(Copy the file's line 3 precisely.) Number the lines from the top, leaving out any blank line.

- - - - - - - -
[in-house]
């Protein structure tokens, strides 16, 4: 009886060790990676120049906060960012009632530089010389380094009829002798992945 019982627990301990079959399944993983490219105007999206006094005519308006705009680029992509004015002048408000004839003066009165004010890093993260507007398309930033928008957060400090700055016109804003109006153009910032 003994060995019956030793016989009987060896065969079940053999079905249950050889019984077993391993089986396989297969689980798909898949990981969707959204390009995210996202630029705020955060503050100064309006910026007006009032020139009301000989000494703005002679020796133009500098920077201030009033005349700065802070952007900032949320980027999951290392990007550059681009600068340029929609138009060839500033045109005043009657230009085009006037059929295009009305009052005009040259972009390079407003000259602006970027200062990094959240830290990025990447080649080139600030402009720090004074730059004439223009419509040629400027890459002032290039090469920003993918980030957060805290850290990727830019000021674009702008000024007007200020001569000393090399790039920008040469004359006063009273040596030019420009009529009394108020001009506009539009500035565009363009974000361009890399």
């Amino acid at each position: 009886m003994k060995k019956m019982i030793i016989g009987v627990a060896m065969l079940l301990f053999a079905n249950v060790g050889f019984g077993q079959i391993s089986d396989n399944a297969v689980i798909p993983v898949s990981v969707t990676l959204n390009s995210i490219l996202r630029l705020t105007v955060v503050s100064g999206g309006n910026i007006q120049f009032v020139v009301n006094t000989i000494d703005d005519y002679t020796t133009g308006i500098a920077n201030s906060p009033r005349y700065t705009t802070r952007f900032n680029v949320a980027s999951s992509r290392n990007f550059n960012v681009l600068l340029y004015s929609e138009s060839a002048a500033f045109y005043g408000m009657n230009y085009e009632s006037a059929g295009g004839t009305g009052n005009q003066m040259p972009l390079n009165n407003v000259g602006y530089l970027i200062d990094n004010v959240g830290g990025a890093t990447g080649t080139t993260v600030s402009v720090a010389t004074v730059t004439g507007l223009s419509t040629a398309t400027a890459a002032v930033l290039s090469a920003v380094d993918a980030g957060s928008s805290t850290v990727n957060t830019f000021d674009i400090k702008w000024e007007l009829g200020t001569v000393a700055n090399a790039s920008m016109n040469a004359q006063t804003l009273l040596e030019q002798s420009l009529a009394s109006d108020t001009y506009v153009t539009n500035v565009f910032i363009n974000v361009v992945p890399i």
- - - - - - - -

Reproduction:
């Amino acid at each position: 009886m003994k060995k019956m019982i030793i016989g009987v627990a060896m065969l079940l301990f053999a079905n249950v060790g050889f019984g077993q079959i391993s089986d396989n399944a297969v689980i798909p993983v898949s990981v969707t990676l959204n390009s995210i490219l996202r630029l705020t105007v955060v503050s100064g999206g309006n910026i007006q120049f009032v020139v009301n006094t000989i000494d703005d005519y002679t020796t133009g308006i500098a920077n201030s906060p009033r005349y700065t705009t802070r952007f900032n680029v949320a980027s999951s992509r290392n990007f550059n960012v681009l600068l340029y004015s929609e138009s060839a002048a500033f045109y005043g408000m009657n230009y085009e009632s006037a059929g295009g004839t009305g009052n005009q003066m040259p972009l390079n009165n407003v000259g602006y530089l970027i200062d990094n004010v959240g830290g990025a890093t990447g080649t080139t993260v600030s402009v720090a010389t004074v730059t004439g507007l223009s419509t040629a398309t400027a890459a002032v930033l290039s090469a920003v380094d993918a980030g957060s928008s805290t850290v990727n957060t830019f000021d674009i400090k702008w000024e007007l009829g200020t001569v000393a700055n090399a790039s920008m016109n040469a004359q006063t804003l009273l040596e030019q002798s420009l009529a009394s109006d108020t001009y506009v153009t539009n500035v565009f910032i363009n974000v361009v992945p890399i």